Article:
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When flexible becomes broken.

I've recently learned or relearned a lesson.

We've produced an application using our best knowledge of UI, human behaviour, domain knowledge and all the rest of it.  The application is flexible, the user can take many routes through the process but unless they pursue those different cues they won't necessarily be obvious.

In other words the users were intended to be able to use the application in the way best suited them, without restricting them too much.

The target users were mostly inexperienced in using computers but had used some order entry systems.

Although it achieved some of UI goals, it didn't frighten them, it recorded reliably what they did and apart from a few glitches didn't dump them on their bottoms; it failed in one regard.

The users almost all made the assumption that the system knew more than they did and assumed that because a contact form had a particular name on it, if it was the wrong name they could simply edit it and it would create that contact, not change it and change it for all the places that contact was used.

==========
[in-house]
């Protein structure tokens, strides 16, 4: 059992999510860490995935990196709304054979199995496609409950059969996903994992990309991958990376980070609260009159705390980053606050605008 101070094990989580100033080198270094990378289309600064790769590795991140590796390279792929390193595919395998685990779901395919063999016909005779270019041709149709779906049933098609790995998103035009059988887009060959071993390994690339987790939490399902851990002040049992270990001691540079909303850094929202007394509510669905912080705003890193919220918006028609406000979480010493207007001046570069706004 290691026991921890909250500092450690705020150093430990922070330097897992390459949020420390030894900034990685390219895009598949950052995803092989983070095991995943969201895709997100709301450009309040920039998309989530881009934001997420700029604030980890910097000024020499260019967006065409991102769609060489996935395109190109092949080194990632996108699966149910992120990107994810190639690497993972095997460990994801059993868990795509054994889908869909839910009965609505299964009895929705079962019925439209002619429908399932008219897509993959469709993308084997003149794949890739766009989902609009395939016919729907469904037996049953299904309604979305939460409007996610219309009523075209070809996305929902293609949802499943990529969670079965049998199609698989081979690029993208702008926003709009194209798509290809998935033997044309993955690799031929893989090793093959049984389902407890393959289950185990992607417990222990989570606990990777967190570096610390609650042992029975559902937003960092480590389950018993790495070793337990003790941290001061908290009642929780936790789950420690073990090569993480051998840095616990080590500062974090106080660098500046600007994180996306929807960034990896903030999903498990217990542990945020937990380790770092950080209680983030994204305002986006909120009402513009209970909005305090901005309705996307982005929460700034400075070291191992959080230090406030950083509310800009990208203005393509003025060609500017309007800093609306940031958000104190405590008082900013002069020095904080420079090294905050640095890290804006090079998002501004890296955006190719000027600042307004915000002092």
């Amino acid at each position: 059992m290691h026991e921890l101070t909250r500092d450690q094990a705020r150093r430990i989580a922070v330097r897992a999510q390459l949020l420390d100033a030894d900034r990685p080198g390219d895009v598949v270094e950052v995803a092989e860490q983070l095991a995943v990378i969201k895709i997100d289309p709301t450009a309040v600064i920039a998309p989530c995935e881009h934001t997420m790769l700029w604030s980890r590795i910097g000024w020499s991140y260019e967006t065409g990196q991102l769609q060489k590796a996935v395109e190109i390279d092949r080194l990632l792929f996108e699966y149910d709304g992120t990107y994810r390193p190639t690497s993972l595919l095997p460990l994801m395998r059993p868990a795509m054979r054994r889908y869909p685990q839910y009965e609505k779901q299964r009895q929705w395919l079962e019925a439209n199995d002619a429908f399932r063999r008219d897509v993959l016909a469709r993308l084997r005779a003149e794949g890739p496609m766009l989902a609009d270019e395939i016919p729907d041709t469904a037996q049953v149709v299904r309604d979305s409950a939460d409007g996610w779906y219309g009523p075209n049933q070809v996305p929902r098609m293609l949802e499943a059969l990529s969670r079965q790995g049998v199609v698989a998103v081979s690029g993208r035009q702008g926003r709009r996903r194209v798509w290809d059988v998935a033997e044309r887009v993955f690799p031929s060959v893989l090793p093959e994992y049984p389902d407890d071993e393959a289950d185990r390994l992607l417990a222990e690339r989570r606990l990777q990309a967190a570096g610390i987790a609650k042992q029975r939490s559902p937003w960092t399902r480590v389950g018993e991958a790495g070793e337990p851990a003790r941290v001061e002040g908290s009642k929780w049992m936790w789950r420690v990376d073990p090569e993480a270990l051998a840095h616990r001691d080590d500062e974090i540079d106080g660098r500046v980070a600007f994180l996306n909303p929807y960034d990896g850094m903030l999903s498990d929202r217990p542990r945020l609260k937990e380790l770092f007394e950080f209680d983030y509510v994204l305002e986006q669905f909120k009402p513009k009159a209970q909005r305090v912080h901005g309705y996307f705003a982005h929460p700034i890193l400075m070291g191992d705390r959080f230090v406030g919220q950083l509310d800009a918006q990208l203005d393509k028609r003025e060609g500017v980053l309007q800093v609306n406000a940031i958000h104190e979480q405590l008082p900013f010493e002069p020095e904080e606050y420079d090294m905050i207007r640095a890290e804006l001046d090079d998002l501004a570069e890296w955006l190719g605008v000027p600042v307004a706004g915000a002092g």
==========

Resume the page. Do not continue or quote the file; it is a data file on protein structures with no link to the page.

The system would know what they intended to do because in all its behaviour that's what seemed to be happening to them.  By making it so flexible we conned the users.

Part of this con is because they'd been exposed to rigid systems in the past, systems that only let you do things the way they wanted.

So now, we've had to tighten down the hatches, restrict not the flexibility so much as to give even more cues to the user, restrict them from editing when they're searching and so on.

Simon Lucy
Friday, May 28, 2004

I don't think it's a question of flexibility, but one of ambiguity.

You should have a speciific edit form, whiich should look different from the read only form you use for searching. You can have an edit button on the search form.

Flexibility is about making it possible for users to do things right; not making it easy for them to do things wrong.

Stephen Jones
Friday, May 28, 2004

Simon,

Not quite following you.

Were they trying to copy contact forms by loading an existing one and changing the name, as they would a word document?

Ged Byrne
Friday, May 28, 2004

The search dialog is different to the regular form, and you have to explictly click the edit button to enable edits on the Contact form.

The fault really was that if the search failed, even though they were told it had failed, the subsequent form was positioned on the last contact they had ever dealt with. 

There were two possible solutions, presenting a blank Contact form, or disallowing edits at that point.  I chose the latter.

Simon Lucy
Friday, May 28, 2004

Ged,

I think that was part of what they thought.  But also there was a feeling that it was the 'wrong name' and so should be edited.

Simon Lucy
Friday, May 28, 2004

Just so I understand, they were executing edit-user() when they thought they were executing search-for-user()?